Insurance is another consideration. The chances that you'll ever need the coverage provided by the Securities Investor Protection Corp. are slim. SIPC pays back investors if a brokerage goes broke or if securities are stolen by a broker. If a failed firm can't be merged with another brokerage, SIPC divides up the broker's remaining assets among customers and then uses its own funds -- up to $500,000 per account, including a maximum $250,000 for cash claims. If your claim exceeds those limits, which is rare, the broker often has insurance that will make you whole. Still, some people are uncomfortable keeping more than $500,000 at any one brokerage firm. If you have substantial assets, you may want to spread them around.
Simplify your investments. You may need to keep your money in different investment accounts, but you'd be smart to seek simplicity when choosing your actual investments. You can eliminate the hassles of asset allocation and re-balancing by choosing so-called lifestyle or target-date maturity funds. These funds offer broad diversification and regular re-balancing so that your portfolio stays in tune with your long-term goals. The best such funds don't try to beat the markets, since most funds that attempt to do so fail miserably. Instead, they use low-cost index and exchange-traded funds to match the market returns. If you don't have access to good-quality lifestyle or target-date funds, look for a good balanced fund (60% stocks, 40% bonds) or build a simple portfolio using low-cost index funds and then re-balance back to your target asset allocations once a year.
Set up savings "buckets." When I had a single savings account, it was hard for me to keep track of how much of the money was earmarked for various purposes. If I had an unexpected car repair, would there be enough left to pay our property taxes when they're due, plus cover our insurance premiums and our holiday splurge? Now each goal has its own labeled savings account at an online bank that doesn't have minimum balance requirements or charge monthly fees. Each month, money is automatically transferred from our joint checking account at a brick-and-mortar bank into each of these savings buckets. Every large, irregular expense -- from vacations to car repairs -- has its own account, and I can tell at a glance where we stand. If a car or home repair exceeds the amount we have saved, I can shift money from our emergency fund or cut our spending until the bucket is refilled. The system sounds more complicated than maintaining one savings account. In fact, it has greatly simplified our lives, because I know the big expenses are covered.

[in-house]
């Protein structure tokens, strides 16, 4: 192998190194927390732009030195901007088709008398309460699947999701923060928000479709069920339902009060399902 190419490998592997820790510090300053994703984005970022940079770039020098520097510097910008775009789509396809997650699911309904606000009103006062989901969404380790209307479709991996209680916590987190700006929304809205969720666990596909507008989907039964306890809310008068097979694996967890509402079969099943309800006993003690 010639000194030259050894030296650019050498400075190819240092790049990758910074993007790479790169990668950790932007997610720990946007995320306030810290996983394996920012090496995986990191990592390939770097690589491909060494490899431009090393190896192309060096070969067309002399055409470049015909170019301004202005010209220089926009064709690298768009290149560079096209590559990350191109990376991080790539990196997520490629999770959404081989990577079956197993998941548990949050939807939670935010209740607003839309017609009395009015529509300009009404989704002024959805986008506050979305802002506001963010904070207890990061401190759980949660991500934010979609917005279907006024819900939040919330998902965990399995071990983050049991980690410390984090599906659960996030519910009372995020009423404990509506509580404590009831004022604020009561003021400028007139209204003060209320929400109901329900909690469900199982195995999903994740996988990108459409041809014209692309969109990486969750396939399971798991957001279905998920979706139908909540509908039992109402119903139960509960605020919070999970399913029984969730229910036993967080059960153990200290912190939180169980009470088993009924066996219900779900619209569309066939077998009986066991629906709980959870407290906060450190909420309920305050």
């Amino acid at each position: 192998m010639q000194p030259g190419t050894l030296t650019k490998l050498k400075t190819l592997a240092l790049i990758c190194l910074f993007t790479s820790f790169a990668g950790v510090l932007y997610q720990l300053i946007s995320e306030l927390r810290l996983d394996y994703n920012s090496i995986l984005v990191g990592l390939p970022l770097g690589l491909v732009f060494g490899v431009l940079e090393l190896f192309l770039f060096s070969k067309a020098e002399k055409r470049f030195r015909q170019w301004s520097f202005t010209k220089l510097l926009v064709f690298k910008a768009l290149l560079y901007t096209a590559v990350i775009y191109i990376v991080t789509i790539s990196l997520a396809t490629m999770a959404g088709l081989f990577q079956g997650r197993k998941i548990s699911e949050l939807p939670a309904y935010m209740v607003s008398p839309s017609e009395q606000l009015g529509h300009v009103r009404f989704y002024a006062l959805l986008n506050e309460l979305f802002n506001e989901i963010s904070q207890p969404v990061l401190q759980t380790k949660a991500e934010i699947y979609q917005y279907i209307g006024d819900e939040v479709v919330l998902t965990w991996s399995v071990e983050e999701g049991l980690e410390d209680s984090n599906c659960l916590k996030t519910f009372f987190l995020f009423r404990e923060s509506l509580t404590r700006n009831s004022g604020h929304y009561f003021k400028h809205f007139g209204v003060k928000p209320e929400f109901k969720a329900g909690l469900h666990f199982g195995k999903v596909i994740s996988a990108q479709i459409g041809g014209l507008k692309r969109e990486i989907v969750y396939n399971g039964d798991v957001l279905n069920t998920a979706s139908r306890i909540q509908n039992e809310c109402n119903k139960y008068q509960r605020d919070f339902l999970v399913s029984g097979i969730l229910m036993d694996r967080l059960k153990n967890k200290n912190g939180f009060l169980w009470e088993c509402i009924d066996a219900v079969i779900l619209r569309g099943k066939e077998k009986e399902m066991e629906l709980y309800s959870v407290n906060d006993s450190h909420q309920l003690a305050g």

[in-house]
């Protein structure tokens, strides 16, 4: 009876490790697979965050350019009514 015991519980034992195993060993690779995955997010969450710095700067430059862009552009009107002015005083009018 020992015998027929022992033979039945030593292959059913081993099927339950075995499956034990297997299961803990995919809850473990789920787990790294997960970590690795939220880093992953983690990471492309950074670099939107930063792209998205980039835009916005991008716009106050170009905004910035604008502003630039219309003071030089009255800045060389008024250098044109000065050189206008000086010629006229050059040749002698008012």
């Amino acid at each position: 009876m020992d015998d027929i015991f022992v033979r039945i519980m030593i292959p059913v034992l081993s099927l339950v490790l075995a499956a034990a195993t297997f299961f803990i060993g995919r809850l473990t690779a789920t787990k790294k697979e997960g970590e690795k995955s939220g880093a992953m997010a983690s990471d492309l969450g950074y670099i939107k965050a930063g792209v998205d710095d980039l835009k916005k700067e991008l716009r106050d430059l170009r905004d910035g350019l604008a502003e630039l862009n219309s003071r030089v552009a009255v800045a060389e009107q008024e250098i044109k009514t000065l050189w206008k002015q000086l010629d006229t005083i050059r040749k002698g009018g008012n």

Automate your payments. If paper checks are still a big part of your financial life, explore the advantages of electronic banking. Direct deposit means no more standing in line at banks to cash your paycheck (plus fewer opportunities for thieves to steal or alter your check). Electronic bill payment typically is safer and more secure than sending checks through the mail. Plus, many bills can be automated. You have several choices: setting up recurring payments through your bank's bill payment system (a good option if the bill amount is the same every month), having bills charged to a credit card or authorizing billers to take the money directly from your checking account. Even if you're nervous about ceding control of other bills, you should make sure that minimum payments to credit cards and loans are made automatically, so you don't run the risk of missing a payment and damaging your credit scores.
Rethink consumerism. Buying less leaves more money in your pocket for saving and investing. Buying less also means less hassle. The less stuff you buy, the less stuff you have to maintain, insure, repair and replace or donate when you're done with it. Breaking the habit of shopping and spending can be a surprisingly powerful way to simplify your life.
Liz Weston is the Web's most-read personal-finance writer. She is the author of several books, most recently "The 10 Commandments of Money: Survive and Thrive in the New Economy" (find it on Bing). Weston's award-winning columns appear every Monday and Thursday, exclusively on MSN Money. Join the conversation and send in your financial questions on Liz Weston's Facebook fan page.
VIDEO ON MSN MONEY
Quotes are real-time for NASDAQ, NYSE and AMEX. See delay times for other exchanges.
Fundamental company data and historical chart data provided by Thomson Reuters; click for restrictions. Real-time quotes provided by BATS Exchange. Real-time index quotes and delayed quotes supplied by Interactive Data Real-Time Services. Fund summary, fund performance and dividend data provided by Morningstar Inc. Analyst recommendations provided by Zacks Investment Research. StockScouter data provided by Verus Analytics. IPO data provided by Hoover's Inc. Index membership data provided by SIX Telekurs.
Japanese stock price data provided by Nomura Research Institute Ltd.; quotes delayed 20 minutes. Canadian fund data provided by CANNEX Financial Exchanges Ltd.